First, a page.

Urban, which operates Free People and Anthropologie, saw sales during the year ended Jan. 31 increase 2 percent to $3.61 billion, while profits fell by more than 50 percent to $108.26 million from $218.12 million a year ago. The picture for the fourth quarter was similar, with sales growing 5.7 percent to $1.09 billion, a company record, and profits falling to $1.3 million from $64.3 million at the end of 2016.
The company said overall sales in its retail segment came in flat for the year, even with the net addition of seven stores, while wholesale sales increased 9.5 percent. Online sales also grew by double digits for each brand, although average order size ended flat, but comparable sales in stores remained negative.
North America is still a problem area for the company and Frank Conforti, Urban’s chief financial officer, said during a call with financial analysts that store traffic in the region was “down slightly,” while traffic at stores in Europe was up. But things have been looking up since January, when sales comped positive for the first time in five years and the momentum has continued.
“Quarter-to-date, our retail segment sales comp is up very high-single digits,” the cfo said.
Richard Hayne, Urban’s founder and chief executive officer, said during the call that macro factors such as wages, the perception of a strong economy and the leveling out of technological disruption are starting to favor retail, while shoppers are starting to show a taste for “fashion” again.
“The economy is strong, amazingly, some argue too strong; unemployment low; wages are growing; tax cuts mean consumers have more disposable income, and as for fashion, well, it’s fashionable again,” Hayne said. “Led by a change in the bottom silhouette, demand for new fashion has surged.”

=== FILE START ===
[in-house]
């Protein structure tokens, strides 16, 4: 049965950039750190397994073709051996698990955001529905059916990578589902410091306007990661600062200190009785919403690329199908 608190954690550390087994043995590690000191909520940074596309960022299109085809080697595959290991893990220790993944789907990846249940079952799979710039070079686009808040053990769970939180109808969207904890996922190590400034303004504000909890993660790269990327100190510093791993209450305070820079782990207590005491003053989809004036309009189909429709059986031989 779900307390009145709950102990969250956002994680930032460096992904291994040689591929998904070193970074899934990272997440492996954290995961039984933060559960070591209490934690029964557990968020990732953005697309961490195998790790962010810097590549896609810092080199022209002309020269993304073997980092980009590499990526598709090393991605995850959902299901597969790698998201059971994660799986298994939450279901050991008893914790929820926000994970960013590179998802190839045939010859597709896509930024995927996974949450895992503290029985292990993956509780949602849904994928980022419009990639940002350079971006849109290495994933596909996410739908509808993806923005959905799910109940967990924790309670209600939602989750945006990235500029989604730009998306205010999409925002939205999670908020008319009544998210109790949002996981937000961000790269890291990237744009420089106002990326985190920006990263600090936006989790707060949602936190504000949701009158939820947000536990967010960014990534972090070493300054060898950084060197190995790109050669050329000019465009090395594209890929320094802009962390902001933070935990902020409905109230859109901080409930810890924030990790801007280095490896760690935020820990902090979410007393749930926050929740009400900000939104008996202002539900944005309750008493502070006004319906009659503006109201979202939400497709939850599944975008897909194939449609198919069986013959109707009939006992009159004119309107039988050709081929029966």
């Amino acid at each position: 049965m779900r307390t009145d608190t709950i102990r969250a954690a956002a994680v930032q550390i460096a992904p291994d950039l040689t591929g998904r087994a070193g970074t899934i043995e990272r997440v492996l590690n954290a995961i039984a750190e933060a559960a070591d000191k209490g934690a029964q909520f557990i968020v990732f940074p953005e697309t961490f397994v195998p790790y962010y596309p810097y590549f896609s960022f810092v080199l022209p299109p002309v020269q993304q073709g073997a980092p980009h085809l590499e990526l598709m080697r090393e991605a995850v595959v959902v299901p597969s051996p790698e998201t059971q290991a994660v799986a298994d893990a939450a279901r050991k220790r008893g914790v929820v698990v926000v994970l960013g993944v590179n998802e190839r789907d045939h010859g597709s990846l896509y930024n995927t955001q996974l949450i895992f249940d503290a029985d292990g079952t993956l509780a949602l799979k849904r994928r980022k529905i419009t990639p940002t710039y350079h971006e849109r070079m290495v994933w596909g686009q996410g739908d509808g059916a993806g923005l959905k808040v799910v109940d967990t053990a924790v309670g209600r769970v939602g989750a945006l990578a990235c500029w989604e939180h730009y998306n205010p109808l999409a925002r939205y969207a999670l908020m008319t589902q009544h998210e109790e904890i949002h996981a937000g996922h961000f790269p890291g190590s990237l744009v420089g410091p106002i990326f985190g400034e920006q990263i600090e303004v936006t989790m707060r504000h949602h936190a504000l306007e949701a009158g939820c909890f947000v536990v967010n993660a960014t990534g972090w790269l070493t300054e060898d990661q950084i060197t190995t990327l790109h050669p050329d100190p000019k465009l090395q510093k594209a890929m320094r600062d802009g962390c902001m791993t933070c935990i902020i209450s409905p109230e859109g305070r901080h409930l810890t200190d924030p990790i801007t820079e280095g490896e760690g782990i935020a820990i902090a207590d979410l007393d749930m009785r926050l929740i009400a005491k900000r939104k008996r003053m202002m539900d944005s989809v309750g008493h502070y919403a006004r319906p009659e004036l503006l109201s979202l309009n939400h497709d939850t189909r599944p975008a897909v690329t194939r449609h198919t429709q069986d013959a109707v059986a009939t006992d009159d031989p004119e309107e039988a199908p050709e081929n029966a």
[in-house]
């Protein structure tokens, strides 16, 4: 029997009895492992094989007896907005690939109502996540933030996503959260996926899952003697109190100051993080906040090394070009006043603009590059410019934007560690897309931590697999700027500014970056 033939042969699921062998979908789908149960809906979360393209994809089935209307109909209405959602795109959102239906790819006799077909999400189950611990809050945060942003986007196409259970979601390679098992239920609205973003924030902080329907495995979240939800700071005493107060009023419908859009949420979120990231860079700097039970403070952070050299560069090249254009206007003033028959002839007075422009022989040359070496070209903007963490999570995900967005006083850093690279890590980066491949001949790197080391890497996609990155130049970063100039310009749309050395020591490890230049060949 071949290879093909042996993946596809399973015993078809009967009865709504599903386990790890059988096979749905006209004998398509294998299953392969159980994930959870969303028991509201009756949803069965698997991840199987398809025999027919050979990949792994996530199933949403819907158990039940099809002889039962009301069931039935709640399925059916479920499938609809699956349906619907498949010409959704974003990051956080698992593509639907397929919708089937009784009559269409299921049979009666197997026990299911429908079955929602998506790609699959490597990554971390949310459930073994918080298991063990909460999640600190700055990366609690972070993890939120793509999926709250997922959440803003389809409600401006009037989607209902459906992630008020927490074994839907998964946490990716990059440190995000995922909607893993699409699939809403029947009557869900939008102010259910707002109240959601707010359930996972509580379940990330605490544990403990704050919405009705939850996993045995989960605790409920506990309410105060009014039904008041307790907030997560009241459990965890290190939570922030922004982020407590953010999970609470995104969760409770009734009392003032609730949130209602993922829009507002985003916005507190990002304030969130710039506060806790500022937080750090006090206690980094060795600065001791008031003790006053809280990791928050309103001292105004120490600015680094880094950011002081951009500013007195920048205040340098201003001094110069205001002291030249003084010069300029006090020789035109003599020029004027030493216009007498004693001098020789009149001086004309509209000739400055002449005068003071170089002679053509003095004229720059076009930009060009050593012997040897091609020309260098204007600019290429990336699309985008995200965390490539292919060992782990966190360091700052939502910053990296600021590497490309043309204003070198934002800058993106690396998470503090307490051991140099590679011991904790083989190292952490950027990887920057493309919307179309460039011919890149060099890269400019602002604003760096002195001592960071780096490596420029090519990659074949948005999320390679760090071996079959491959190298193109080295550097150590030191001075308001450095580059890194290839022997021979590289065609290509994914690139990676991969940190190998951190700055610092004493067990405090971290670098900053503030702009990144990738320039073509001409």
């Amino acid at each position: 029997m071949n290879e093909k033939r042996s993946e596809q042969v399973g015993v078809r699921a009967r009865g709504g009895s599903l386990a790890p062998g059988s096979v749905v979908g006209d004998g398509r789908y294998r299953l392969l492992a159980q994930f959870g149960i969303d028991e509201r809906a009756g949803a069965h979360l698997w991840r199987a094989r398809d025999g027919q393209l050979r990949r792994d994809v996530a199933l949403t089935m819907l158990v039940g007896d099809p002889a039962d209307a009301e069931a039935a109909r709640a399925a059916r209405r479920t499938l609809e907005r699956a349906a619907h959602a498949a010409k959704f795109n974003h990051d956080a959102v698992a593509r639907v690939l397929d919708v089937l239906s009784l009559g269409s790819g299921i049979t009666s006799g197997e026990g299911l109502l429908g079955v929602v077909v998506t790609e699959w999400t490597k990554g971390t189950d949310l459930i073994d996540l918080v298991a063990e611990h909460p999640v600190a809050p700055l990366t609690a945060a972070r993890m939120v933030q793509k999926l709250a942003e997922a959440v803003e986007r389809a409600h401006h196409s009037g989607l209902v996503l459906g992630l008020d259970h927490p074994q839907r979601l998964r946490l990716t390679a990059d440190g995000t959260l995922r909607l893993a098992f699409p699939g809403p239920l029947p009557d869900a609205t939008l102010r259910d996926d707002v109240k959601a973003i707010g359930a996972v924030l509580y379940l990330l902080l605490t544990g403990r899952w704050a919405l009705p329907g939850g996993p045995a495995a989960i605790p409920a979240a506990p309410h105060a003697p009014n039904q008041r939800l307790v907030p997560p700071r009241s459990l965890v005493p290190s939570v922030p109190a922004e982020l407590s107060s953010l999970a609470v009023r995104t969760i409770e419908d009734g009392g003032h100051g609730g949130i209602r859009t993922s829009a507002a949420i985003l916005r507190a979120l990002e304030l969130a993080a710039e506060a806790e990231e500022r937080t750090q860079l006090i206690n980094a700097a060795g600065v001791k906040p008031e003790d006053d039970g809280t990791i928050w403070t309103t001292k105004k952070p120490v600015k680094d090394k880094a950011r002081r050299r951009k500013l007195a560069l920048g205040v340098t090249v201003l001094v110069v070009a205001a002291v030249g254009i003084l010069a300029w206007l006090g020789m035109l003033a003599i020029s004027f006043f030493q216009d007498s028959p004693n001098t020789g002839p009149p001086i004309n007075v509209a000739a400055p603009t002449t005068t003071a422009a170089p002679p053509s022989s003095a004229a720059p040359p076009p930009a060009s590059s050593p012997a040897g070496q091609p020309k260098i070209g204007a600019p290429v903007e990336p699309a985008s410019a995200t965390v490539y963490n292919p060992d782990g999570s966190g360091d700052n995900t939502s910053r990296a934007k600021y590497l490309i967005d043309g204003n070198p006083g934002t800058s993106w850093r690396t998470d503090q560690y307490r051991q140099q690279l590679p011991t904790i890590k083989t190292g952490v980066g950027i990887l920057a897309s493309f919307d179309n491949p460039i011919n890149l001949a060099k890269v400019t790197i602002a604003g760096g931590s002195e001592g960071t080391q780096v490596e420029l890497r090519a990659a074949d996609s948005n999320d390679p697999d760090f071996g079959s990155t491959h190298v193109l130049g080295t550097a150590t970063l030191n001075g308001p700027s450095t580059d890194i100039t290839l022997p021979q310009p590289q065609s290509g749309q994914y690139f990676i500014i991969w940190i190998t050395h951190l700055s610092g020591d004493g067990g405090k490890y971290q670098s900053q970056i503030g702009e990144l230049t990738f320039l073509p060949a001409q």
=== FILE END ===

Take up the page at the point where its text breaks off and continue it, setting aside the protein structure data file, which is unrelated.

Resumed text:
Although all of the factors — save for tax reform, which undeniably favors the wealthy — have been trending for several years, Hayne seemed eager to sound a positive note.
“This fashion revival doesn’t mean there are too many apparel stores in North America — there are,” Hayne said. “And it doesn’t mean that technology has stopped causing disruption — it hasn’t. What the resurgence of fashion demand does mean is an opportunity to succeed in spite of these hurdles, which is why we are so excited and optimistic.”
Hayne was similarly upbeat about fashion at the end of the third quarter, when the company was starting to see some sales momentum, along with a stabilization of profits.
As for the drastic reduction in profits, that, at least in part, stems from the Trump administration’s new tax bill, which Hayne lauded as a boon for the consumer, as well as his company after 2017.
Urban cited an effective tax rate of 98.6 percent in the fourth quarter and an effective tax rate of 58.6 percent for the year, compared to a rate of about 35 percent in 2016. The company apparently decided to bring back some of its profits abroad, and took a “onetime charge” as well as a write-down of unspecified deferred assets totaling $64.7 million. Going forward, the company is expecting a tax rate of about 25 percent, which could cut $30 million in tax costs this fiscal year.
With some expected savings, momentum and success in Europe, Hayne said the company is planning to “accelerate” its international expansion with the opening of new stores and the hiring of additional workers. Some workers, too, will supposedly be benefiting from a wage increase, mainly focused on store associates and logistics personnel.
Hayne did not give specifics around the wage increase, nor did the company provide any financial outlook.
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